On a spiritual level, we observe a memorial every Sunday to remind us of the sacrifice Jesus made for us. While we can’t watch a video recording of it, we can read detailed, vivid eyewitness accounts in the gospels of how Jesus suffered and died for our sins. Through it all, Jesus didn’t object or complain. Instead, he demonstrated compassion, love, and concern for others, making arrangements for his mother to be cared for (Jn. 19:25-27). “Father, forgive them, for they do not know what they do” (Lk. 23:34). Our memorial today is the Lord’s Supper. “For as often as you eat this bread and drink this cup, you proclaim the Lord’s death till He comes” (1 Cor. 11:26). Let us never forget the sacrifice our Lord made for us. Let’s not take this memorial lightly or observe it less frequently to “make it more meaningful…” Let’s examine ourselves when we partake (1 Cor. 11:27-29). Let’s reread those gospel accounts so we always keep the memory of our Savior’s sacrifice and love for us ever foremost in our minds.

Fixating on What’s Important: Grieving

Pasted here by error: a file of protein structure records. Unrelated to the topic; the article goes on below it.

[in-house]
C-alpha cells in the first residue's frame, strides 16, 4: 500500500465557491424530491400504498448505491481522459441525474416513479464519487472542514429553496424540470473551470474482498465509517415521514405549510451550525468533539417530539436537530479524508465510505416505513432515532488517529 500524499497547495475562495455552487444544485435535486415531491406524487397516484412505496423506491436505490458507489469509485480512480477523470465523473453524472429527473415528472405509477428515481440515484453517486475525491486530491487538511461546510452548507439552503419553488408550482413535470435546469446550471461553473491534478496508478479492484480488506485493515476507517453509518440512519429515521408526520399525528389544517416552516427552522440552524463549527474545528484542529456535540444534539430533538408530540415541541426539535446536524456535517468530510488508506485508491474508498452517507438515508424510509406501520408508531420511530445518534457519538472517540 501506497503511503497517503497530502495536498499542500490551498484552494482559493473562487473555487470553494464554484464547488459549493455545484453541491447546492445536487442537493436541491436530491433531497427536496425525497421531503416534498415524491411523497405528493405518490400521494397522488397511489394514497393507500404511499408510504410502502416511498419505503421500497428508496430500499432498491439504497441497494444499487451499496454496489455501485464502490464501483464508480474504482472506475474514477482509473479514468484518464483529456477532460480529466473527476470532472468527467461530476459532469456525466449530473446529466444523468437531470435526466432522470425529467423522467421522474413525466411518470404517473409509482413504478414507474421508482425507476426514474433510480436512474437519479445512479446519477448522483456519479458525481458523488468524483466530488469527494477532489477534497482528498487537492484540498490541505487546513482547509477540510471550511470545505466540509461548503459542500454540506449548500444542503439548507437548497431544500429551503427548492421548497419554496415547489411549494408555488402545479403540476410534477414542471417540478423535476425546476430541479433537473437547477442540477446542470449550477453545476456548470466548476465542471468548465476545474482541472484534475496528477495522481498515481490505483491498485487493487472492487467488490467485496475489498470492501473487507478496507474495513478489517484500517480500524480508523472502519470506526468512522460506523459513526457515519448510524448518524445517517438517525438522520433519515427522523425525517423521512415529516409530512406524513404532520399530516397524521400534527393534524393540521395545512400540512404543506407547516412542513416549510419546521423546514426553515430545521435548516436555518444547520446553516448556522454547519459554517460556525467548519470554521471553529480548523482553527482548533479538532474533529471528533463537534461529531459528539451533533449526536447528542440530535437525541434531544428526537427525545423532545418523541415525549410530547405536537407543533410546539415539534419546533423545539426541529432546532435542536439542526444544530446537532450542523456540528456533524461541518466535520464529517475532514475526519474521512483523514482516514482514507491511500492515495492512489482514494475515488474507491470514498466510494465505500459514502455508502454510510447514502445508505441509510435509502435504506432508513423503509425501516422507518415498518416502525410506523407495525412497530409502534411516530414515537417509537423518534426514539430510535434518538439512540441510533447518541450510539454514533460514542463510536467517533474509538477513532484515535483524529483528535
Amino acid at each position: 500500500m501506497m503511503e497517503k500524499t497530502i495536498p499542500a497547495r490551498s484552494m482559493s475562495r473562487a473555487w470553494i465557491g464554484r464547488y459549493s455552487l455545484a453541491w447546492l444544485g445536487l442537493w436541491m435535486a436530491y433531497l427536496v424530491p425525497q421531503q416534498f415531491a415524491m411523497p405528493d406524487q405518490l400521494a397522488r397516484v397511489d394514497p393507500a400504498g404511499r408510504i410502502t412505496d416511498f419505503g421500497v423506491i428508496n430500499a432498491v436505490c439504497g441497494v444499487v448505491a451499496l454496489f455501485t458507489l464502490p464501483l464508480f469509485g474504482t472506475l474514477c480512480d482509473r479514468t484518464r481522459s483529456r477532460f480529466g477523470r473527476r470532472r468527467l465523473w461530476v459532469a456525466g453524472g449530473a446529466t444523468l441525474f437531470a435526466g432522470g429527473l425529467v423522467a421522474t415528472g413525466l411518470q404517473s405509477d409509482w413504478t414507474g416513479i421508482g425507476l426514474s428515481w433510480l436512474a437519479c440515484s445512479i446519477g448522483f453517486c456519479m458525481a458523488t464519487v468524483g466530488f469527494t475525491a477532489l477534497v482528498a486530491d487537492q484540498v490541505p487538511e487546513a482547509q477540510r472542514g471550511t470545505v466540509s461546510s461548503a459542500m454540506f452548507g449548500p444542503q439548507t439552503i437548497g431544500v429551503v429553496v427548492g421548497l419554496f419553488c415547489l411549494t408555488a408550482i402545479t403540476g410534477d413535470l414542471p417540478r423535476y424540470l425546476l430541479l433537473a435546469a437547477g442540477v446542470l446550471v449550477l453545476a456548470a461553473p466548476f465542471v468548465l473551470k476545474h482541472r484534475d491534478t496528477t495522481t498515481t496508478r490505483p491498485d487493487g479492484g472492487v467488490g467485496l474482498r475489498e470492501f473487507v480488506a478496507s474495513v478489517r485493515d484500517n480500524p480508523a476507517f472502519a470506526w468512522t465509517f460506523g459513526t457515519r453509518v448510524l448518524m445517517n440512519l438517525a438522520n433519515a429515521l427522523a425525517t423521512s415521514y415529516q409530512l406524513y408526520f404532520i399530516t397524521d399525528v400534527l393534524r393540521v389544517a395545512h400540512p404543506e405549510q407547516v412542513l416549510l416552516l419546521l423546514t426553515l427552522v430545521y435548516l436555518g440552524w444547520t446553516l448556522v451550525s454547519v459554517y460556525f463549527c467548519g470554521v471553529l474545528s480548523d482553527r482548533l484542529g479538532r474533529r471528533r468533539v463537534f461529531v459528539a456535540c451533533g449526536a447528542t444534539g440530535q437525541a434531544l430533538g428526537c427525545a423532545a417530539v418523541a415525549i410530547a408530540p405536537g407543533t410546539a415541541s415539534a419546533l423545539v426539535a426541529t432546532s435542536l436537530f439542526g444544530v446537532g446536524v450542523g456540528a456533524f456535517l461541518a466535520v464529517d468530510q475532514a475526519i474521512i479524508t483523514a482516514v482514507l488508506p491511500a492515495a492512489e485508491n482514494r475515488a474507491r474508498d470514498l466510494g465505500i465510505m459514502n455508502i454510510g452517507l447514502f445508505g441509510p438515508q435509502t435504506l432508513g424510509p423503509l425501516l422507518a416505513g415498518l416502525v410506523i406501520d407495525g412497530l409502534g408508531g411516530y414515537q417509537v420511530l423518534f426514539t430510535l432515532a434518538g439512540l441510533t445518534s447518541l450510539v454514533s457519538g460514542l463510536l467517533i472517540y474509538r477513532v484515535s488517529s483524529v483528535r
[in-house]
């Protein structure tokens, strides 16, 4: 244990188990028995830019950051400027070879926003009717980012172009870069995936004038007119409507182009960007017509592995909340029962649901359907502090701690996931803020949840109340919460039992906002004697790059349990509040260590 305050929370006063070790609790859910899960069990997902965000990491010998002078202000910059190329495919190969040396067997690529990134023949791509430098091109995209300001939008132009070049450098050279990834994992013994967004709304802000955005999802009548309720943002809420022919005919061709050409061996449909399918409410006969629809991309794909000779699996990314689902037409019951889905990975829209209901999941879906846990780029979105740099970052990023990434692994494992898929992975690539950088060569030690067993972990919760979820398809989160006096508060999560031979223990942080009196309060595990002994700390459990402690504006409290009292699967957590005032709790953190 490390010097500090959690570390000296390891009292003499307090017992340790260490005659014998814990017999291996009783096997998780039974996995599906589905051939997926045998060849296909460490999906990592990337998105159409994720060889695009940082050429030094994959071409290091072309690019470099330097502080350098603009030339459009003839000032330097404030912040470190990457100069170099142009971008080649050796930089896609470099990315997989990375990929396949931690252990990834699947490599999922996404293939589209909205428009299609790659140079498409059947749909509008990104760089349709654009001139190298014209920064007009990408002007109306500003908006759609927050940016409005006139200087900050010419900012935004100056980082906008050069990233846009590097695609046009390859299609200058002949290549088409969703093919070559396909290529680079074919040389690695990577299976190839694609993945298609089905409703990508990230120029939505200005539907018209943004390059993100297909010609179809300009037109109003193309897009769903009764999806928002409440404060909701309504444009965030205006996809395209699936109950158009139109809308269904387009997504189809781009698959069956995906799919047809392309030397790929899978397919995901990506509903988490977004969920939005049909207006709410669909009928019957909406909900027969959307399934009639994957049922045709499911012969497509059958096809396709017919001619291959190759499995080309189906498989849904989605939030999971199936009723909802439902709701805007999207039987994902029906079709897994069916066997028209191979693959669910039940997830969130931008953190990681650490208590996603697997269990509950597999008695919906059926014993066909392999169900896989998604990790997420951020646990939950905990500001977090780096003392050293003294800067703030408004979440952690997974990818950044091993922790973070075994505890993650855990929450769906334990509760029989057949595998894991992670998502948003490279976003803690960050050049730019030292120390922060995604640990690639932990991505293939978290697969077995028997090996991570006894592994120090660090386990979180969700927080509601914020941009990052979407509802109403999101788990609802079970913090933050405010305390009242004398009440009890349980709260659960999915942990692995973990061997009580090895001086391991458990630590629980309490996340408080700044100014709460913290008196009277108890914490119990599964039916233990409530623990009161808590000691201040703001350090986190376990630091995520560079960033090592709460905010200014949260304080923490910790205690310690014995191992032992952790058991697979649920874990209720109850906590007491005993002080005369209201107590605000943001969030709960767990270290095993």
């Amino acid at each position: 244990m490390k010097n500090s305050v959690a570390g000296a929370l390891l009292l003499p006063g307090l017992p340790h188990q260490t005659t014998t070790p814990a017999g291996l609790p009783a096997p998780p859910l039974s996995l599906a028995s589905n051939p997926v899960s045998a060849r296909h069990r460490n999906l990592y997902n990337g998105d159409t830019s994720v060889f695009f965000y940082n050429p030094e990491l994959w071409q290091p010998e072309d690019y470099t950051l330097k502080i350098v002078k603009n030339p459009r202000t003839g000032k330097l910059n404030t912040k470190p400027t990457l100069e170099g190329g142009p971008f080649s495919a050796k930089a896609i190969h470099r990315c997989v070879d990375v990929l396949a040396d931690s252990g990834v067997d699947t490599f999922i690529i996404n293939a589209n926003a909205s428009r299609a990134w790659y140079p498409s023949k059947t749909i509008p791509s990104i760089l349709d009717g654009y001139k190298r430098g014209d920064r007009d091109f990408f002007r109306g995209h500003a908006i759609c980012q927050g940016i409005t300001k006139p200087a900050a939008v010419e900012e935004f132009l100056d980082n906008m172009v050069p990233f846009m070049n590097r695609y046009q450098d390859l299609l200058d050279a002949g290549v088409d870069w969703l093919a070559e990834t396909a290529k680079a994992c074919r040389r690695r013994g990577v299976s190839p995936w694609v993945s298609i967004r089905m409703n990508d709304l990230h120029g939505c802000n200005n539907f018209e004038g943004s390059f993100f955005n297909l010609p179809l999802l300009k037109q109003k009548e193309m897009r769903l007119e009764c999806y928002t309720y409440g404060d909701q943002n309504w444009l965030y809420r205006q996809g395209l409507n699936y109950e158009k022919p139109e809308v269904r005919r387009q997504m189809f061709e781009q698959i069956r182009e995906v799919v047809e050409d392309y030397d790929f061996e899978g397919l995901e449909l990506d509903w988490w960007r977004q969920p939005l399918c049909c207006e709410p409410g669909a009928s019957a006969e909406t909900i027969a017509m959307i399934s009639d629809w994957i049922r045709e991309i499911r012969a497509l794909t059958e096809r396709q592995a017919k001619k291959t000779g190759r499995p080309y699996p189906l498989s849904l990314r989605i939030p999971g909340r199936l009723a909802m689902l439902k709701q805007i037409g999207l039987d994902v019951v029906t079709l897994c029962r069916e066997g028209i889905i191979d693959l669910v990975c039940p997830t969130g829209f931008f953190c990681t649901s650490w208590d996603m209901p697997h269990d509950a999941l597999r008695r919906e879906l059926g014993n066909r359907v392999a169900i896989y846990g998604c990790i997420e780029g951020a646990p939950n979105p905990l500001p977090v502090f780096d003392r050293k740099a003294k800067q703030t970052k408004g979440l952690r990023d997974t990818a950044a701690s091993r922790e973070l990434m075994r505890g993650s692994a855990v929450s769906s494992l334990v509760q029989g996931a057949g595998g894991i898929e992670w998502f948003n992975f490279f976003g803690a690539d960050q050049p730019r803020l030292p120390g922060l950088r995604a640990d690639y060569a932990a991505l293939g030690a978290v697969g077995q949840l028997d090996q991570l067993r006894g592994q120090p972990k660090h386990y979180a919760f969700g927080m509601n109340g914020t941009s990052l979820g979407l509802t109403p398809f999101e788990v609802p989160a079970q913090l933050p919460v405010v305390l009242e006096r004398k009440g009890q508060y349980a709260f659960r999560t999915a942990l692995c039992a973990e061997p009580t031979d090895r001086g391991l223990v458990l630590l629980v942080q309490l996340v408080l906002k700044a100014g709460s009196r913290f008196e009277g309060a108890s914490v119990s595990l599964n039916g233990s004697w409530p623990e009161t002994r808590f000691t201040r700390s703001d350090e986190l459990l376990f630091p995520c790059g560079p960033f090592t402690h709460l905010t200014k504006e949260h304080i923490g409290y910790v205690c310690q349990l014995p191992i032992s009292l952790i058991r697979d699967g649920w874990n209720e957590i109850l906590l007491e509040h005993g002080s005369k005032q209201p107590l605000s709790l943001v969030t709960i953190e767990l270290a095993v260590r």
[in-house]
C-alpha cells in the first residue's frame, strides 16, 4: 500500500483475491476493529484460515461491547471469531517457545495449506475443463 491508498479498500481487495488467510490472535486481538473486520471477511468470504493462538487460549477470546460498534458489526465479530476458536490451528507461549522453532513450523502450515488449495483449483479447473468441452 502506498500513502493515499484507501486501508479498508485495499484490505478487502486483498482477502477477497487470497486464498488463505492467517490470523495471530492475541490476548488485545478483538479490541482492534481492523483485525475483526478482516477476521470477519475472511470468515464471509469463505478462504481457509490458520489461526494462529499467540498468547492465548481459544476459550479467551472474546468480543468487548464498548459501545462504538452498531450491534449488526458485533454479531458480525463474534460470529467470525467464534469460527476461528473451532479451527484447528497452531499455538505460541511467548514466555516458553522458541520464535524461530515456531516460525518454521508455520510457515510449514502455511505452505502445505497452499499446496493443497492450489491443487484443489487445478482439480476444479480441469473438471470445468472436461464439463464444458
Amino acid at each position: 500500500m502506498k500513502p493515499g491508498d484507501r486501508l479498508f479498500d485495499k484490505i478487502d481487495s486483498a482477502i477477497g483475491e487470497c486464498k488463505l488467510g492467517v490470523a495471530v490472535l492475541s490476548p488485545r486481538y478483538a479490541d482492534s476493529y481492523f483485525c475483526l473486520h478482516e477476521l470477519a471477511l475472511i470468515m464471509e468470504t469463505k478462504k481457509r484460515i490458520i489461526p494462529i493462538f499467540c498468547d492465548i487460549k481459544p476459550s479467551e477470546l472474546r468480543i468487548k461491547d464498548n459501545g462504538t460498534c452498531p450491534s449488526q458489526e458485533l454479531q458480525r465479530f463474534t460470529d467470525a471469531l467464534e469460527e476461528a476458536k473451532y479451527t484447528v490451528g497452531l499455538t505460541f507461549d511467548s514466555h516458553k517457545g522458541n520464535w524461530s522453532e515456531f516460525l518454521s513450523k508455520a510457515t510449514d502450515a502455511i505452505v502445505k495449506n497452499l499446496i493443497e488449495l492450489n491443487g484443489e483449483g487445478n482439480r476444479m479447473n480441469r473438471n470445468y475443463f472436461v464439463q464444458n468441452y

By Bill Fix

I’m not sure the average age where one starts seeing longtime friends and old classmates deal with major health issues, but I’ve recently begun to notice (at age 42). It used to be that when I heard of a peer dying the cause was a suicide or accident, but getting older seems to be changing that. This past week, I saw that an elementary classmate passed away after a six-year battle with cancer. Over the last year, I’ve lost two cousins, and I know of several classmates presently dealing with heart attacks, early onset Parkinson’s, and various other major medical issues.

You may also have friends and family members struggling with health issues that threaten their mortality or have recently lost someone you hold dear. How should we feel, or what can we do when someone we know is in pain?

First, Jesus showed emotion in John 11 when Lazarus had died. He wept, more likely at seeing Mary’s reaction to her brother’s death (11:33-36), and it is certainly meaningful and helpful to grieve with family members and help them through tough times. It doesn’t take special training or great expense to be a friend and show compassion to people. Most of us are not healthcare providers who can diagnose or treat serious illnesses, and none of us today are miracle workers who can remove one’s disability like Peter did. “Silver and gold I do not have, but what I do have I give you:  In the name of Jesus Christ of Nazareth, rise up and walk” (Acts 3:6). But what did Peter do?